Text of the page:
Military dealers and flag enthusiasts alike have long claimed that flags were never made of cotton during the Civil War or prior. I have to admit that when I was first exposed to better quality flags, I thought the exactly the same thing, because this is what I was taught. Like so many myths in antiques, however, the problem was based on the personal opinions of collectors and dealers who passed cotton flags by, instead of about the use of cotton during the mid-19th century. I soon came to the conclusion that such claims about cotton flags were flatly incorrect.
The first and most obvious proof that the cotton theory is myth, is that cotton was in widespread use during the Civil War and had been for many years. Cotton had been a commodity that the American black was so woefully enslaved to for the better part of 100 years. It was as commonly used as wood or coal and a utilitarian staple of American textiles in the mid-19th century.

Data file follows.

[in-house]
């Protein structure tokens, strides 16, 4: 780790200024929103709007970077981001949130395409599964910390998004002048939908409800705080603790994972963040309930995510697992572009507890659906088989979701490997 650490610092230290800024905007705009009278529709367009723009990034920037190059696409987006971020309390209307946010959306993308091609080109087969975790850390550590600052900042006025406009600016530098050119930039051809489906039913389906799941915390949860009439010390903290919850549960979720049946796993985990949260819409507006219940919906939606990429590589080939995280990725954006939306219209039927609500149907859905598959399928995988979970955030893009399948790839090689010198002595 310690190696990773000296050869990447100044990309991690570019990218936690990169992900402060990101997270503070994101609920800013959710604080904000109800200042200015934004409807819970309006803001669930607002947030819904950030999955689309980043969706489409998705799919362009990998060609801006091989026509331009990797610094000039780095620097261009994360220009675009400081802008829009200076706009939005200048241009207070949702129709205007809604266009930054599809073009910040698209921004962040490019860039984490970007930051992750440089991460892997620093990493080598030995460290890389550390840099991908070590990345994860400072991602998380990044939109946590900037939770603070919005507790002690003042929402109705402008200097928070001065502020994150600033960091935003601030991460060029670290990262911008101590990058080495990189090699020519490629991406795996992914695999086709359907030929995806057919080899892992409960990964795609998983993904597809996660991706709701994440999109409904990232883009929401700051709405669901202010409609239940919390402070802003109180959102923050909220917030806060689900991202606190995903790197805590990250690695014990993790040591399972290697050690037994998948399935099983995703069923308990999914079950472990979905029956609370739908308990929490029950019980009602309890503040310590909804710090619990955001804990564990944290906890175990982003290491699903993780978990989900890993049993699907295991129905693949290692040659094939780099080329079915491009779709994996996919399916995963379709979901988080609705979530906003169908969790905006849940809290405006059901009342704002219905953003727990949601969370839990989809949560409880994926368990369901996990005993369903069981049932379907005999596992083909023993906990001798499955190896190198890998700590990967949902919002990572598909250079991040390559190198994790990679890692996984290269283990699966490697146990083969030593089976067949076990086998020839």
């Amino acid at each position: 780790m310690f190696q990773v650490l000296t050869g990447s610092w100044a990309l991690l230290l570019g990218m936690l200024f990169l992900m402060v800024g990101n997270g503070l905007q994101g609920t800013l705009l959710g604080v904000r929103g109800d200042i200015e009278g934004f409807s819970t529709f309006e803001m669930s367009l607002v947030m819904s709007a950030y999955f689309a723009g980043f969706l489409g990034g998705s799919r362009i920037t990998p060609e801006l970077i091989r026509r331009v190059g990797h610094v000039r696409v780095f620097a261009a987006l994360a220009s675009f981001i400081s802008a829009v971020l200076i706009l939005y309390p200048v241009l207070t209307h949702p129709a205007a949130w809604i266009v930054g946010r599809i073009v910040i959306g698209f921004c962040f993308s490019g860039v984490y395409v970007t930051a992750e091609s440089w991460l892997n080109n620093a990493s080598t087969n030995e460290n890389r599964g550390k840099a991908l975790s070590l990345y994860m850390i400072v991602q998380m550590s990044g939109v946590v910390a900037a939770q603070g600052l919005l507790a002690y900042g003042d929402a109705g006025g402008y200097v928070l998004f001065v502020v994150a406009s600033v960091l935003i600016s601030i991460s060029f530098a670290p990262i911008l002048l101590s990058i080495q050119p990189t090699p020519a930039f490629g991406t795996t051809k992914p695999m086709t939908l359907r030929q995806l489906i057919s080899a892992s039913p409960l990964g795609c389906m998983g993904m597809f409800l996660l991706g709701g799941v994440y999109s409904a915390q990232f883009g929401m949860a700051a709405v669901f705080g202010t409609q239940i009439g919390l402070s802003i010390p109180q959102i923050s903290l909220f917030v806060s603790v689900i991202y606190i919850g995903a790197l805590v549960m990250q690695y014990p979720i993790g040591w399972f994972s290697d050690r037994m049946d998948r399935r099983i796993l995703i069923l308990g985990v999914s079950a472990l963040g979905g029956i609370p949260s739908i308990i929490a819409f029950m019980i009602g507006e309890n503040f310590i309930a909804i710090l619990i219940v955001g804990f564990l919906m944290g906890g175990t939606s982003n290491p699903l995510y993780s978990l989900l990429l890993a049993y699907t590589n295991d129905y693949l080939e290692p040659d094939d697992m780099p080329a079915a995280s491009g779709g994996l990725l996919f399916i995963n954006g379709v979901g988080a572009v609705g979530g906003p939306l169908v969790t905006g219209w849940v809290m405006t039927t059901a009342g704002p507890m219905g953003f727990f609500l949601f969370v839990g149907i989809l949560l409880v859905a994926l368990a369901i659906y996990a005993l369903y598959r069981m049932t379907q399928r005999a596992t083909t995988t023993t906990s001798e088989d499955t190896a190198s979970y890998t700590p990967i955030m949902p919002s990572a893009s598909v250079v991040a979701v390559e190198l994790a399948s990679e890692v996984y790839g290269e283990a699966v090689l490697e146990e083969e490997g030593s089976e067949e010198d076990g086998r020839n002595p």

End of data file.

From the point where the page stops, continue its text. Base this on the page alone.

Given my background, I am embarrassed that I did not spot the problem more quickly. In addition to selling flags, I am also a quilt dealer and collector. I had been buying, selling, and collecting quilts for years before I got heavily involved with flags. I knew that cotton was regularly used in quilts after 1820 and even sometimes before that year. Many 1820 quilts are made of chintz (a specific kind of cotton), but it became more common for quilts made after 1840 to be constructed of what I will call “plain cotton”, the same basic type of cotton you probably picture in your mind today when someone uses the word. This plain cotton, in a variety of weights, was popular in quilts, clothing, and all manner of utilitarian textiles. It was significantly cheaper than wool or silk, was comfortable, washable, and long wearing, and became instantly popular once it was widely available at a reasonable price. What were all those slaves doing in the south that was so profitable and eventually caused the Civil War? Many were picking cotton, especially after Eli Whitney and others developed the cotton gin to remove seeds (in and around 1794), which tripled or quadrupled cotton’s profitability for slave owners. It was used in every imaginable way to create textile goods of all kinds. It was utilized in clothing, bedding, and yes, flags.